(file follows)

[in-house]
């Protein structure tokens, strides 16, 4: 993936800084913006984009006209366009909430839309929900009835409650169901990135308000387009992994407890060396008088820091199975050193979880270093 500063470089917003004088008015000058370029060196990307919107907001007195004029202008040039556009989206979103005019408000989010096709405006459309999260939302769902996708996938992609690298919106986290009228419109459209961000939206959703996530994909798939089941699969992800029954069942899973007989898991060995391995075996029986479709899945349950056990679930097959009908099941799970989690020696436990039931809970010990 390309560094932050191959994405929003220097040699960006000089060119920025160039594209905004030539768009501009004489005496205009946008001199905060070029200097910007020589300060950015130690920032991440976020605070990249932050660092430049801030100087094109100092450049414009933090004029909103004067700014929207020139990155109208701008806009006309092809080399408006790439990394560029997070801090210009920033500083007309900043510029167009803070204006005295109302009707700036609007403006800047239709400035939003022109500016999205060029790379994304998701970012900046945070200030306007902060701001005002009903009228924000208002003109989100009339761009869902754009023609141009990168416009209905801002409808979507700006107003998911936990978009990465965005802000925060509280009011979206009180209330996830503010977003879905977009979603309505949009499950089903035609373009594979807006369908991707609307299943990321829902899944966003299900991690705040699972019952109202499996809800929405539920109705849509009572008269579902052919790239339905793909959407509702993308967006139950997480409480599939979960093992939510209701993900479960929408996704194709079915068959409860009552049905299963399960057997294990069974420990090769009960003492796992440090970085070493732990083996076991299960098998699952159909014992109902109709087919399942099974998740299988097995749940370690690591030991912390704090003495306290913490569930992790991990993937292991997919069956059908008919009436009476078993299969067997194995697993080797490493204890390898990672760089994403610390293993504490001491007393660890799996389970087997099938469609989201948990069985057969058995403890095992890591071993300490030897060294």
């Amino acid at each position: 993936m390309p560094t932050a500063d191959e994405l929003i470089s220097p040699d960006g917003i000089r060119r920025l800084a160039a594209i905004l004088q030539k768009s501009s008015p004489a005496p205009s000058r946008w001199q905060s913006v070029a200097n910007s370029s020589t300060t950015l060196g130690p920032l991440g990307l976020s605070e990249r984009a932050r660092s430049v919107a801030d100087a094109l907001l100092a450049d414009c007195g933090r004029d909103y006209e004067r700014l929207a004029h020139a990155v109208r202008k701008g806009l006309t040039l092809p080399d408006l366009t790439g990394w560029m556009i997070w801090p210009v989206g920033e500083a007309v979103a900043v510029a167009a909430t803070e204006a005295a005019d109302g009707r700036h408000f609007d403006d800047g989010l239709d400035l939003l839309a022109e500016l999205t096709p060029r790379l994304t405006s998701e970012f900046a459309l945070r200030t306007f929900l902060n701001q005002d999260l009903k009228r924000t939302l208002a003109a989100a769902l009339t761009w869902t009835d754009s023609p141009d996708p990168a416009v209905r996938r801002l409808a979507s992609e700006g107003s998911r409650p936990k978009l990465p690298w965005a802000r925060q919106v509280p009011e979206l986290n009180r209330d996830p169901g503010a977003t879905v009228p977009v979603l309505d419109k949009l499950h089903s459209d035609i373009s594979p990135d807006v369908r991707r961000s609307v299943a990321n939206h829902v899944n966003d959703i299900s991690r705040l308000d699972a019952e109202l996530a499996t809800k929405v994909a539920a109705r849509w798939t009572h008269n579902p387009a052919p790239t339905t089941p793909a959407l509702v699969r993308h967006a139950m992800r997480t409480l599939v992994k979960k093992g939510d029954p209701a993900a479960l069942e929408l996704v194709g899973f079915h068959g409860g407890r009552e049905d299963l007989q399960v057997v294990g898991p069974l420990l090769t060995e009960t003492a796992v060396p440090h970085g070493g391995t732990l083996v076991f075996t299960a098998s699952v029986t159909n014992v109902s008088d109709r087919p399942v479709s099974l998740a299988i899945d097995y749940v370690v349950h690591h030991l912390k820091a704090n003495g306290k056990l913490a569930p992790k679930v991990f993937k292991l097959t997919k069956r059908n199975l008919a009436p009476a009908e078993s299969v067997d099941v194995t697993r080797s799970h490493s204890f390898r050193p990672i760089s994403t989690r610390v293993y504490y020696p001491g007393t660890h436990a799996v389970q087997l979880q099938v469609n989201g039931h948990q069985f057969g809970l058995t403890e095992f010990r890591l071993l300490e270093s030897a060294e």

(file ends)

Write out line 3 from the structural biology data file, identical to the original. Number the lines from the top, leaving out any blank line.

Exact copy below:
């Amino acid at each position: 993936m390309p560094t932050a500063d191959e994405l929003i470089s220097p040699d960006g917003i000089r060119r920025l800084a160039a594209i905004l004088q030539k768009s501009s008015p004489a005496p205009s000058r946008w001199q905060s913006v070029a200097n910007s370029s020589t300060t950015l060196g130690p920032l991440g990307l976020s605070e990249r984009a932050r660092s430049v919107a801030d100087a094109l907001l100092a450049d414009c007195g933090r004029d909103y006209e004067r700014l929207a004029h020139a990155v109208r202008k701008g806009l006309t040039l092809p080399d408006l366009t790439g990394w560029m556009i997070w801090p210009v989206g920033e500083a007309v979103a900043v510029a167009a909430t803070e204006a005295a005019d109302g009707r700036h408000f609007d403006d800047g989010l239709d400035l939003l839309a022109e500016l999205t096709p060029r790379l994304t405006s998701e970012f900046a459309l945070r200030t306007f929900l902060n701001q005002d999260l009903k009228r924000t939302l208002a003109a989100a769902l009339t761009w869902t009835d754009s023609p141009d996708p990168a416009v209905r996938r801002l409808a979507s992609e700006g107003s998911r409650p936990k978009l990465p690298w965005a802000r925060q919106v509280p009011e979206l986290n009180r209330d996830p169901g503010a977003t879905v009228p977009v979603l309505d419109k949009l499950h089903s459209d035609i373009s594979p990135d807006v369908r991707r961000s609307v299943a990321n939206h829902v899944n966003d959703i299900s991690r705040l308000d699972a019952e109202l996530a499996t809800k929405v994909a539920a109705r849509w798939t009572h008269n579902p387009a052919p790239t339905t089941p793909a959407l509702v699969r993308h967006a139950m992800r997480t409480l599939v992994k979960k093992g939510d029954p209701a993900a479960l069942e929408l996704v194709g899973f079915h068959g409860g407890r009552e049905d299963l007989q399960v057997v294990g898991p069974l420990l090769t060995e009960t003492a796992v060396p440090h970085g070493g391995t732990l083996v076991f075996t299960a098998s699952v029986t159909n014992v109902s008088d109709r087919p399942v479709s099974l998740a299988i899945d097995y749940v370690v349950h690591h030991l912390k820091a704090n003495g306290k056990l913490a569930p992790k679930v991990f993937k292991l097959t997919k069956r059908n199975l008919a009436p009476a009908e078993s299969v067997d099941v194995t697993r080797s799970h490493s204890f390898r050193p990672i760089s994403t989690r610390v293993y504490y020696p001491g007393t660890h436990a799996v389970q087997l979880q099938v469609n989201g039931h948990q069985f057969g809970l058995t403890e095992f010990r890591l071993l300490e270093s030897a060294e």